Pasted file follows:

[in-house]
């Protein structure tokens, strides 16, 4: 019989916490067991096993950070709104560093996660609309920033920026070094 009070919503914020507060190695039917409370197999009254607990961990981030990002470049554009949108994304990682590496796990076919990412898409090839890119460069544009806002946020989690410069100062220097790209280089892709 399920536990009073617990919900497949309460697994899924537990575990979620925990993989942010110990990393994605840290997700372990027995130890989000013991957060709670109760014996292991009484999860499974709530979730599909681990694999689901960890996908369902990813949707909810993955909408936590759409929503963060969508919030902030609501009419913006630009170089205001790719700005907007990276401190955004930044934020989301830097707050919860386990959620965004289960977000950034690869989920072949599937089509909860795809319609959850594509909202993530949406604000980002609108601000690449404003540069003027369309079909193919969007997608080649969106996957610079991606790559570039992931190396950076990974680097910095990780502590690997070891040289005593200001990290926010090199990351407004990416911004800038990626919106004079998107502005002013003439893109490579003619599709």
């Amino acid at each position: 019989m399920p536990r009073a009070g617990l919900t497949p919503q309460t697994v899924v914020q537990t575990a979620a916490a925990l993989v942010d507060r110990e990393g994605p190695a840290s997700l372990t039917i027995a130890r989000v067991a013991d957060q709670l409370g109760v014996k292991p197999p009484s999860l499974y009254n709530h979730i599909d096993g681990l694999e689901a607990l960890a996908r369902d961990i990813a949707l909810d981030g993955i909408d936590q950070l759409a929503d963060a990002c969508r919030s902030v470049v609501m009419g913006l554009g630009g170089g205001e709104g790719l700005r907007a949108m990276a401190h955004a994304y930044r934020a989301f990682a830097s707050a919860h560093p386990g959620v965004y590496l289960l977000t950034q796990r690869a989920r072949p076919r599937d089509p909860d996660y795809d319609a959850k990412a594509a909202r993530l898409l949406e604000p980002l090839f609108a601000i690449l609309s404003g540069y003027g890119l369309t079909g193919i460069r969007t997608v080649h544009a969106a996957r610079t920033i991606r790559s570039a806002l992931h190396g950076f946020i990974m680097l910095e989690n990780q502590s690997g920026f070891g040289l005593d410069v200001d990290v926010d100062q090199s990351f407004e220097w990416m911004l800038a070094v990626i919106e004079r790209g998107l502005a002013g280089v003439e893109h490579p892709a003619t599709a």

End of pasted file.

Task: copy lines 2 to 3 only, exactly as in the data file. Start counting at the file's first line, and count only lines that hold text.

């Protein structure tokens, strides 16, 4: 019989916490067991096993950070709104560093996660609309920033920026070094 009070919503914020507060190695039917409370197999009254607990961990981030990002470049554009949108994304990682590496796990076919990412898409090839890119460069544009806002946020989690410069100062220097790209280089892709 399920536990009073617990919900497949309460697994899924537990575990979620925990993989942010110990990393994605840290997700372990027995130890989000013991957060709670109760014996292991009484999860499974709530979730599909681990694999689901960890996908369902990813949707909810993955909408936590759409929503963060969508919030902030609501009419913006630009170089205001790719700005907007990276401190955004930044934020989301830097707050919860386990959620965004289960977000950034690869989920072949599937089509909860795809319609959850594509909202993530949406604000980002609108601000690449404003540069003027369309079909193919969007997608080649969106996957610079991606790559570039992931190396950076990974680097910095990780502590690997070891040289005593200001990290926010090199990351407004990416911004800038990626919106004079998107502005002013003439893109490579003619599709």
């Amino acid at each position: 019989m399920p536990r009073a009070g617990l919900t497949p919503q309460t697994v899924v914020q537990t575990a979620a916490a925990l993989v942010d507060r110990e990393g994605p190695a840290s997700l372990t039917i027995a130890r989000v067991a013991d957060q709670l409370g109760v014996k292991p197999p009484s999860l499974y009254n709530h979730i599909d096993g681990l694999e689901a607990l960890a996908r369902d961990i990813a949707l909810d981030g993955i909408d936590q950070l759409a929503d963060a990002c969508r919030s902030v470049v609501m009419g913006l554009g630009g170089g205001e709104g790719l700005r907007a949108m990276a401190h955004a994304y930044r934020a989301f990682a830097s707050a919860h560093p386990g959620v965004y590496l289960l977000t950034q796990r690869a989920r072949p076919r599937d089509p909860d996660y795809d319609a959850k990412a594509a909202r993530l898409l949406e604000p980002l090839f609108a601000i690449l609309s404003g540069y003027g890119l369309t079909g193919i460069r969007t997608v080649h544009a969106a996957r610079t920033i991606r790559s570039a806002l992931h190396g950076f946020i990974m680097l910095e989690n990780q502590s690997g920026f070891g040289l005593d410069v200001d990290v926010d100062q090199s990351f407004e220097w990416m911004l800038a070094v990626i919106e004079r790209g998107l502005a002013g280089v003439e893109h490579p892709a003619t599709a």